In the battle over the definition of marriage, there are many confusing currents, but, as usual, we can depend on Thomas Sowell to sort through them and cut to the heart of the matter, as follows:
“Love affairs are personal relations. Marriage is a legal relation. Sexual relations are between consenting adults, but now the gay activists are taking the view that they are government’s business. Then there are those strained analogies with the civil rights movement. Martin Luther King was a private citizen who did not put himself above the law; neither did he wield the power of the law. The Massachusetts judges and the mayor of San Francisco are using their authority under the law to subvert the law. The last refuge of the gay rights activists is that this is a matter of equal rights. But marriage is not an individual right. Otherwise, why limit marriage to unions of two people, or people at all? Marriage is a social contract because the issues involved go beyond the particular individuals. Unions of a man and a woman produce the future generations on whom the fate of the whole society depends. Society has something to say about that.” Note that Sowell did not use religious terminology in the above passage. And I would suggest that the moral considerations surrounding this issue that are informed by our Judeo-Christian heritage cannot, and should not, be excluded from the discussion. I would also add to Sowell’s argument against the use of the civil rights analogy that there is a big difference between civil rights denied based on race and those that are created based on behavior.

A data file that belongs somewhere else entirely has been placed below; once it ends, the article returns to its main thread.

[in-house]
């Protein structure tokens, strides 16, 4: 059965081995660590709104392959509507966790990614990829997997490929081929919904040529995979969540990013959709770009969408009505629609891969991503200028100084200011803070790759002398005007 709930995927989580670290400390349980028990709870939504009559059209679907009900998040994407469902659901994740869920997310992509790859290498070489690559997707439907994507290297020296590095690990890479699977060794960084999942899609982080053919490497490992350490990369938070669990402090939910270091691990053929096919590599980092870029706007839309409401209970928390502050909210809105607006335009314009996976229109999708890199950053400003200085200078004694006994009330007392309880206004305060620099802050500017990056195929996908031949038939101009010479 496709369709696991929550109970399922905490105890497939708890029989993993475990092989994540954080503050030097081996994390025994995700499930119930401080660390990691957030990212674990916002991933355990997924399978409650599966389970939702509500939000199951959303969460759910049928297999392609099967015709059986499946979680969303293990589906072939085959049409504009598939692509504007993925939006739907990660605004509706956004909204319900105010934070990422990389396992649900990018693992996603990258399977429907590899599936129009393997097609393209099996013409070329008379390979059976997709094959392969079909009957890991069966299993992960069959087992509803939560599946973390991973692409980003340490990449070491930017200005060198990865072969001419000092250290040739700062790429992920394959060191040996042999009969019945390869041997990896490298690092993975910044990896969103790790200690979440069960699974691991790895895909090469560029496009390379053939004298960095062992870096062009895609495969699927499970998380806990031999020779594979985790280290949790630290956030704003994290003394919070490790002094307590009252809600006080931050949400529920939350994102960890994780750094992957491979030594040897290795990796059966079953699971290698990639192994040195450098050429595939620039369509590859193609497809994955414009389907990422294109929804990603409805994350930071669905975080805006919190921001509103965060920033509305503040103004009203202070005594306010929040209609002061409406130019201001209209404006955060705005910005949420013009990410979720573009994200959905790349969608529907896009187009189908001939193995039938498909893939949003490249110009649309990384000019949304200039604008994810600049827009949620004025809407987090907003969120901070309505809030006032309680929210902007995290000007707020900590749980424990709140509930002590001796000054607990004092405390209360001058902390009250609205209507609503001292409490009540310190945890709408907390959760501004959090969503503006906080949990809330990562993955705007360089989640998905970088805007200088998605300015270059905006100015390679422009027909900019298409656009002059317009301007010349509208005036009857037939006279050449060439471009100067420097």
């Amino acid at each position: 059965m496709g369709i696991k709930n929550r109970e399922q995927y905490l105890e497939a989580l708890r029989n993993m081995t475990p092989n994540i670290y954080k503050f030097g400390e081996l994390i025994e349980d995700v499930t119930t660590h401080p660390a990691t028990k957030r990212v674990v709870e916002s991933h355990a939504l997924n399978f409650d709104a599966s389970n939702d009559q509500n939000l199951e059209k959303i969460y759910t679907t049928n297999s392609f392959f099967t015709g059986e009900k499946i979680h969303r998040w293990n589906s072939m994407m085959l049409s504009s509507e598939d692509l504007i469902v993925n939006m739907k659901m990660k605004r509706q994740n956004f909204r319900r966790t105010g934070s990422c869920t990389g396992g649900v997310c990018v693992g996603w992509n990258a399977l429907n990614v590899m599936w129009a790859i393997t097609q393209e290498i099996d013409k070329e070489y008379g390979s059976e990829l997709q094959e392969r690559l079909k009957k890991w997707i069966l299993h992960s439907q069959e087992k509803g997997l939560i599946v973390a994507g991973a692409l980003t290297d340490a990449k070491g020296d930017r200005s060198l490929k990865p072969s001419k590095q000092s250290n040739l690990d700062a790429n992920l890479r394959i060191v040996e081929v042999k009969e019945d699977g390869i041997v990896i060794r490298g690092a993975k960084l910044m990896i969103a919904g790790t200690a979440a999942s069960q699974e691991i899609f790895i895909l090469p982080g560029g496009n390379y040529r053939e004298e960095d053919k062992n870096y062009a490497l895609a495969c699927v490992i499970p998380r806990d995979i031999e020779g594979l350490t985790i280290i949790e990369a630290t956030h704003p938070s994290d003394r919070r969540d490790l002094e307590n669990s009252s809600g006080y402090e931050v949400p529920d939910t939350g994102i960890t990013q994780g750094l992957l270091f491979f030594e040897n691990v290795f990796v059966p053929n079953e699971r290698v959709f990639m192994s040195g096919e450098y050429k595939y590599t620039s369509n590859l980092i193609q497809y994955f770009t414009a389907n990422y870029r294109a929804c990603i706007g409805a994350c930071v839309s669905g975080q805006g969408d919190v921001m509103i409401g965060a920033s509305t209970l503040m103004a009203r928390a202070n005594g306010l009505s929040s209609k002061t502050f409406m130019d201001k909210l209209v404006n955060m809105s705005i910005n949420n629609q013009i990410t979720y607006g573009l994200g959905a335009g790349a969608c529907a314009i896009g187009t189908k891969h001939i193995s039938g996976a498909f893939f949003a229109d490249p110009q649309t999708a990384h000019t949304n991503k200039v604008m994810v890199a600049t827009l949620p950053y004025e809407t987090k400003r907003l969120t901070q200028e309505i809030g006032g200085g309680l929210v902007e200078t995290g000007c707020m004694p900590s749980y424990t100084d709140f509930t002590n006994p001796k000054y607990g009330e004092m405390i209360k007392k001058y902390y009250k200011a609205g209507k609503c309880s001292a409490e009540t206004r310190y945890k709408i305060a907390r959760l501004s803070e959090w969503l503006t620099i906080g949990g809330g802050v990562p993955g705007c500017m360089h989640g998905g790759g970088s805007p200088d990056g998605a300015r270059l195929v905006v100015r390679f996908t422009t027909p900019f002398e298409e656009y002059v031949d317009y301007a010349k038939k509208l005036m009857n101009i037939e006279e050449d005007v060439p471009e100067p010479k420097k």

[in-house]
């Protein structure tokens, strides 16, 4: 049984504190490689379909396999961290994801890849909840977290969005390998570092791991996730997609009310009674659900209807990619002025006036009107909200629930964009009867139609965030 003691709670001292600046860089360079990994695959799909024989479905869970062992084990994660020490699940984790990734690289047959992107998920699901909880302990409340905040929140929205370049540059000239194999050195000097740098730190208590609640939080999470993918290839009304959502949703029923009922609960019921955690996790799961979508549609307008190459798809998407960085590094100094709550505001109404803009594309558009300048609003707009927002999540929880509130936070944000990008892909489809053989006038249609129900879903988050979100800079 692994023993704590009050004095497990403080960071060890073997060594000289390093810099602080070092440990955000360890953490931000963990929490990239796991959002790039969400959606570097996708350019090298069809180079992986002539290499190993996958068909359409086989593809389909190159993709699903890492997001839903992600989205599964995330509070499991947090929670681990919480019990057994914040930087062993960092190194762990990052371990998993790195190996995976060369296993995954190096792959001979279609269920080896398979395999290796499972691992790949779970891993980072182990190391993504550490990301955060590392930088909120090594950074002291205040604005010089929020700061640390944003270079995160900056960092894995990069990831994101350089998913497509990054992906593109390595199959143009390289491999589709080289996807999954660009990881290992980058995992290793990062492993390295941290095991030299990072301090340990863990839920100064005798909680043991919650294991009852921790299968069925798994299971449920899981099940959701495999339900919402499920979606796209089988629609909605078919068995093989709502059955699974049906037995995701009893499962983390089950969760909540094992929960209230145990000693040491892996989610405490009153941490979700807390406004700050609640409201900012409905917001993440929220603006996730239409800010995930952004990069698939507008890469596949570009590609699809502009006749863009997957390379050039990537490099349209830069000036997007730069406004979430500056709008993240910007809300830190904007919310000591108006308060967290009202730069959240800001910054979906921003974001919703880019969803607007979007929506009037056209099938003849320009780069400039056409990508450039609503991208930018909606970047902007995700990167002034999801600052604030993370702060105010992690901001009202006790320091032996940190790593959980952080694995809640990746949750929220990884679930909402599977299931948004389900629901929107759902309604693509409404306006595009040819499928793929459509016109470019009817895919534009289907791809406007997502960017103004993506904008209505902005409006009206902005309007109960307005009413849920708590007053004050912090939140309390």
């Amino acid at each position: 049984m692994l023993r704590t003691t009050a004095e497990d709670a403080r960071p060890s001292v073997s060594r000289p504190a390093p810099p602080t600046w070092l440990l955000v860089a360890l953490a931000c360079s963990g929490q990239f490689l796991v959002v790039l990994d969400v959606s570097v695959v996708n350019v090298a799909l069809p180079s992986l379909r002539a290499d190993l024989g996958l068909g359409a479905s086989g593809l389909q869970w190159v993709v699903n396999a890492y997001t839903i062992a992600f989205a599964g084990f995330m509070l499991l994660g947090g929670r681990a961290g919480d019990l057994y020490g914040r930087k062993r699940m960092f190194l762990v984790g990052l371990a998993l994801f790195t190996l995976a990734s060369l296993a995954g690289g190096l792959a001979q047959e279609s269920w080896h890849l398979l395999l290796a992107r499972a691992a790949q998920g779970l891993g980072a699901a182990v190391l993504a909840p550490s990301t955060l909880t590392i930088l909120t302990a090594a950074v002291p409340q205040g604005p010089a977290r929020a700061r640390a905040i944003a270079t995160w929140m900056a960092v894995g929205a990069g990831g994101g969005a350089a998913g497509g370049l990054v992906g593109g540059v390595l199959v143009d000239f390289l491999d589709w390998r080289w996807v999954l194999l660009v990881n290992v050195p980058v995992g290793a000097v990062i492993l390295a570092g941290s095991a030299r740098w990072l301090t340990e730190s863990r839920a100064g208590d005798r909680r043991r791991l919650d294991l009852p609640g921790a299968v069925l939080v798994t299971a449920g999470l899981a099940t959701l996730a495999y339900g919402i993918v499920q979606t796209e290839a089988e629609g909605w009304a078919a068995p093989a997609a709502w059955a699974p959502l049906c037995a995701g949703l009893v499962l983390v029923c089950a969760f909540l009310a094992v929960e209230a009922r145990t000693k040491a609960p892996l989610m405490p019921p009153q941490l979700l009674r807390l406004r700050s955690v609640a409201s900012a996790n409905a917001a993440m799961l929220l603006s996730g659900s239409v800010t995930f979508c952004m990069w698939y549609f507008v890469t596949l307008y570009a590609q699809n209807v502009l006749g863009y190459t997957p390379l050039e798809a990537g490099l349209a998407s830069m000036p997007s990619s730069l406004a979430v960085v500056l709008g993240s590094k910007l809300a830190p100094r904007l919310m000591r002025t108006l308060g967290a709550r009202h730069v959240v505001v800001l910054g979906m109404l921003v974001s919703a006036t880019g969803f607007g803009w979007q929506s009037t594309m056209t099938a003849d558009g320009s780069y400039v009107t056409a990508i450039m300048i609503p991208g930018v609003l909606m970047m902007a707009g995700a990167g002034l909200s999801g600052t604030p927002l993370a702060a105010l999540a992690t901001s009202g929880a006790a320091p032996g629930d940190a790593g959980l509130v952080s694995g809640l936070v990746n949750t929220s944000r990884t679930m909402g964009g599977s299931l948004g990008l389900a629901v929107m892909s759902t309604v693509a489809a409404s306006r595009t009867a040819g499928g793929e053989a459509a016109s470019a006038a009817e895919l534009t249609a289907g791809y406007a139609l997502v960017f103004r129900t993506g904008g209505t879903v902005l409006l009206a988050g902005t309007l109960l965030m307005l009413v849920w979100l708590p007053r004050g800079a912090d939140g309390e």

The real question from a public policy standpoint is, “who decides?” Here we are in a box from which there may be no escape short of a constitutional amendment defining marriage. It is sad that it has come to this, but our Founders could naturally conceive of no situation that might arise that would represent such a frontal assault on natural law and the moral order. The only alternative to such a divisive battle is for Congress to take its rightful place in the democratic process and deny jurisdiction to the judiciary in deciding this question. If not, we are one step closer to the end of democracy.